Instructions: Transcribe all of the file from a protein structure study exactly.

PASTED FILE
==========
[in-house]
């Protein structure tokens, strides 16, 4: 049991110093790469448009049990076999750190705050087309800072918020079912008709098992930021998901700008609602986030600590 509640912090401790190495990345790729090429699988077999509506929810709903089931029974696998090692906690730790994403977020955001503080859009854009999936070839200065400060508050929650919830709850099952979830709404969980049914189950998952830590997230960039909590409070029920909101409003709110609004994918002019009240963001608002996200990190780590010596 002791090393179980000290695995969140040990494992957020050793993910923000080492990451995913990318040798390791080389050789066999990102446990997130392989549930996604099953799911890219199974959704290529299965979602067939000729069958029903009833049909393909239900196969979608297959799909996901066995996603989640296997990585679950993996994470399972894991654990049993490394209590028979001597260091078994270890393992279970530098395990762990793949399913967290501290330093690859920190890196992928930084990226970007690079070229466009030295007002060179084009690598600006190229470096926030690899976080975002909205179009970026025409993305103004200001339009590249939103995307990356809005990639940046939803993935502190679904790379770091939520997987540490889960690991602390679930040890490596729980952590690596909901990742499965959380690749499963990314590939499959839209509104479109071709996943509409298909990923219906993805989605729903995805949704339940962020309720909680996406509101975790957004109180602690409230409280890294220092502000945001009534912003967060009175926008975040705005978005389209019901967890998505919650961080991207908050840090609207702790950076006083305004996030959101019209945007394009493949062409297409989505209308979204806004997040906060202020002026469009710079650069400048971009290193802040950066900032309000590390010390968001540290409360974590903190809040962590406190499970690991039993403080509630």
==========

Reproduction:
[in-house]
């Protein structure tokens, strides 16, 4: 049991110093790469448009049990076999750190705050087309800072918020079912008709098992930021998901700008609602986030600590 509640912090401790190495990345790729090429699988077999509506929810709903089931029974696998090692906690730790994403977020955001503080859009854009999936070839200065400060508050929650919830709850099952979830709404969980049914189950998952830590997230960039909590409070029920909101409003709110609004994918002019009240963001608002996200990190780590010596 002791090393179980000290695995969140040990494992957020050793993910923000080492990451995913990318040798390791080389050789066999990102446990997130392989549930996604099953799911890219199974959704290529299965979602067939000729069958029903009833049909393909239900196969979608297959799909996901066995996603989640296997990585679950993996994470399972894991654990049993490394209590028979001597260091078994270890393992279970530098395990762990793949399913967290501290330093690859920190890196992928930084990226970007690079070229466009030295007002060179084009690598600006190229470096926030690899976080975002909205179009970026025409993305103004200001339009590249939103995307990356809005990639940046939803993935502190679904790379770091939520997987540490889960690991602390679930040890490596729980952590690596909901990742499965959380690749499963990314590939499959839209509104479109071709996943509409298909990923219906993805989605729903995805949704339940962020309720909680996406509101975790957004109180602690409230409280890294220092502000945001009534912003967060009175926008975040705005978005389209019901967890998505919650961080991207908050840090609207702790950076006083305004996030959101019209945007394009493949062409297409989505209308979204806004997040906060202020002026469009710079650069400048971009290193802040950066900032309000590390010390968001540290409360974590903190809040962590406190499970690991039993403080509630």